Best Exercises for Better Sex: Guidelines for Guys
You know all the basic reasons for hitting the gym, right? Regular exercise is good for your heart, it helps prevent chronic disease and, of course, it can give you the ripped body of your dreams.
But if none of those reasons is motivation enough to get you off the couch, one other reason might just do the trick: Regular exercise can enhance your sex life, too.
Of course, the key phrase here is “regular exercise.” While a one-time session at the gym might lead to some extra fun at home, the real sex-related benefits of exercise come from an ongoing workout habit. Here’s what scientific research shows works best for men:
Get your cardio with HIIT
Technically, it really doesn’t matter what type of cardiovascular exercise you prefer, as long as you’re meeting the Department of Health & Human Services’ recommendations of racking up at least 150 minutes of cardio each week. Cardio as a whole, including walking, jogging, cycling, swimming, jumping rope or boxing (to name a few), is meant to improve blood and oxygen delivery throughout your body.
This improved blood flow can pay off in the bedroom, too.
You probably know your penis becomes erect when it’s engorged with blood, and as you experience improved blood flow with a regular cardio routine, you’re more likely to be able to get and maintain an erection. In fact, more vigorous cardio was associated with higher sexual scores in a questionnaire about sexual function published in 2020 in the journal The Aging Male.
One way to start adding vigorous cardio to your workout is to implement a high-intensity interval training (HIIT) routine. Simply alternate between vigorous cardio (such as running or jumping rope) and lower-intensity cardio (like walking) for at least 15 to 30 minutes. If you’re new to HIIT, try a 1:2 or 1:3 work-to-rest ratio, so that for every period of intense activity, you give yourself double or triple the time to recover. With time, you can change your interval ratio to 1:1 or even 2:1 or 3:1 to really amp up your cardiovascular (and sexual) health.
Add strength training
Lifting weights or engaging in any type of resistance training—including squats, lunges, pushups and pullups—can help you build muscle mass and get stronger. But did you know that the metabolic changes your body undergoes when building muscle include boosting hormone production?
One of the major hormones involved in muscle growth, and also in sexual performance, is testosterone. And guess what: If your body increases its testosterone production, you’re likely to see improvements in sexual function.
The increases in testosterone can be seen after a single strength session, as well as a result of an ongoing program, according to a 2007 study published in the European Journal of Applied Physiology. It also appears that these increases can be seen whether you’re using light resistance or moderate resistance.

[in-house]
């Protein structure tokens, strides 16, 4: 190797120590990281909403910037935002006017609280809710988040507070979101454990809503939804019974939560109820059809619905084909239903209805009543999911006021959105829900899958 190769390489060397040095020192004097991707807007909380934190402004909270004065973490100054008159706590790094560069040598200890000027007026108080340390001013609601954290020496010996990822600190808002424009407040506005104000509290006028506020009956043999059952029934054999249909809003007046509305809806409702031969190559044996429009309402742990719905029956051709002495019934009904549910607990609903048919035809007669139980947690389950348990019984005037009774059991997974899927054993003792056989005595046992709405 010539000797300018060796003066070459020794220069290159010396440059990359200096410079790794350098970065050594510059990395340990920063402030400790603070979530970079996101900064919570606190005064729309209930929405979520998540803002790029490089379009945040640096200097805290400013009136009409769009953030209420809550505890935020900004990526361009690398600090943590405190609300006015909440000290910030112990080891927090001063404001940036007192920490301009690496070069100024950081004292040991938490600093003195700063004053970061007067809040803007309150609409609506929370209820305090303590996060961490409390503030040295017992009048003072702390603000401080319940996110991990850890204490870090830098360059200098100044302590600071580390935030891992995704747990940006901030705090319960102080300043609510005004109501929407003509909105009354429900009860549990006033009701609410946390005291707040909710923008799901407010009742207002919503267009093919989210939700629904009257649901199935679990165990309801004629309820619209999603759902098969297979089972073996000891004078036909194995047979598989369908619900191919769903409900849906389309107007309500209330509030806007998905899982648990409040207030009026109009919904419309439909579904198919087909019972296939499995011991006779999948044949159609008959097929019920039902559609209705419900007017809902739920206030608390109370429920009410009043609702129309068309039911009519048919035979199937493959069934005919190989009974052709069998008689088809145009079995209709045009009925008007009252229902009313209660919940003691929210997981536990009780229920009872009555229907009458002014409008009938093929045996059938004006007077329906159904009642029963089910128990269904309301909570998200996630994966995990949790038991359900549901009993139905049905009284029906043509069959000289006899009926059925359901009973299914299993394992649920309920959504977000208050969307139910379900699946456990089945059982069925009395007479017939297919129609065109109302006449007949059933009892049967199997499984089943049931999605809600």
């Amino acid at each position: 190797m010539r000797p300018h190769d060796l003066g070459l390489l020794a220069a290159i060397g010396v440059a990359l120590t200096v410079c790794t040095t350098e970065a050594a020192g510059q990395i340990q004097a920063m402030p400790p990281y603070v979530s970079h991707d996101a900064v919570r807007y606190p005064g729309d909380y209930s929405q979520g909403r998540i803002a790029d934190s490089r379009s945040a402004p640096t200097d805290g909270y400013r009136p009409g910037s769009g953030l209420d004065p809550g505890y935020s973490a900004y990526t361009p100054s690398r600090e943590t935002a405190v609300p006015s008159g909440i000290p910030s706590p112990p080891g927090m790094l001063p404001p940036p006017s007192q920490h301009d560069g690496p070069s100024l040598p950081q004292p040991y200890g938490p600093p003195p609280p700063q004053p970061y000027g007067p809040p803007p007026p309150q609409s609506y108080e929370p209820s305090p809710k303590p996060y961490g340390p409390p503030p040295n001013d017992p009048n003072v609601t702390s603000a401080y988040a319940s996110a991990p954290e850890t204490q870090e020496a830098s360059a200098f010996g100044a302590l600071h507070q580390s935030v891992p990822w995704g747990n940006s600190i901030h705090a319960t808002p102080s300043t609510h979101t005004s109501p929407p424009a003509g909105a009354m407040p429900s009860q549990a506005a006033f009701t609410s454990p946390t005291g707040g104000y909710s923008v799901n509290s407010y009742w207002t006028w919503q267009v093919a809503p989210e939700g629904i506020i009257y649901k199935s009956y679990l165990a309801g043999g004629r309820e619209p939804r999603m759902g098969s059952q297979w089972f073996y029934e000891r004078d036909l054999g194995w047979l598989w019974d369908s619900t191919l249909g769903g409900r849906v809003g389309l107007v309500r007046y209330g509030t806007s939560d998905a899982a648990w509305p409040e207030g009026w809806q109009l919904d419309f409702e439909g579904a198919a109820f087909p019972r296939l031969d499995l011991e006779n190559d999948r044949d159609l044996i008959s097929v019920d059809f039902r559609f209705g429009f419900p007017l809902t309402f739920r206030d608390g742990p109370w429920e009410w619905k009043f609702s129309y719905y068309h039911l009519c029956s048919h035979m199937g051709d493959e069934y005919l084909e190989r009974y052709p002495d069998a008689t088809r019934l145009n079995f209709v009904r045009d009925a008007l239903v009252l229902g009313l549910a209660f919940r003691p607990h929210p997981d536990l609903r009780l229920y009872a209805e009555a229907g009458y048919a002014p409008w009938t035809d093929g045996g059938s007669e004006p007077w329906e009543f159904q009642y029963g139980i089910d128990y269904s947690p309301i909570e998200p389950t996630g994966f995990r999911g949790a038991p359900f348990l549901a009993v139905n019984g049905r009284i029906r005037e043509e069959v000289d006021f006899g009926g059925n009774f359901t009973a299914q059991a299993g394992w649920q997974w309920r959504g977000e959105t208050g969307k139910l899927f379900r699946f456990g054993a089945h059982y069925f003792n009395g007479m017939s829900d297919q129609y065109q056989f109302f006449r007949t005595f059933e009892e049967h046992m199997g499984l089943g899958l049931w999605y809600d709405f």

One of the best ways to benefit from strength training is to follow a program that hits all of the major muscle groups, especially the legs, the largest muscle group in the body. As your body becomes stronger from this program, try lifting heavier weights and reducing the rest time between sets. This combination of factors can help spur greater muscle growth and lead to greater increases in testosterone over time.
While you’re at it, try adding exercises that naturally transfer to the bedroom, like pushups, hip thrusts and squats. It never hurts to have extra strength in your chest, glutes and quads when you’re getting intimate.
Try your hand at Kegels
Kegels, designed to strengthen the pelvic floor, are typically thought of as women’s exercise, because they’re often prescribed to women before and after childbirth. But if you want to work on your sexual stamina and control, it’s time to start doing your Kegels.
In fact, according to a review study published in the journal Urology, “pelvic floor muscles are vital to male genitourinary health.” The sex-related benefits of training these muscles include improving erectile dysfunction and reducing premature ejaculation.
The good news is Kegel exercises are easy to perform just about anywhere. You simply need to contract all the muscles of your pelvic floor, which are the muscles that help you stop urinating midstream. Doing so should give you a feeling of “drawing them upward.” Hold the squeeze for two to three seconds, then release slowly. Two to three sets of 10 to 15 repetitions every day can pay off in the long run.
Exercise can be a chore for a lot of men. But a consistent routine of exercise, including cardio work, strength training and Kegels, can invigorate your sex life.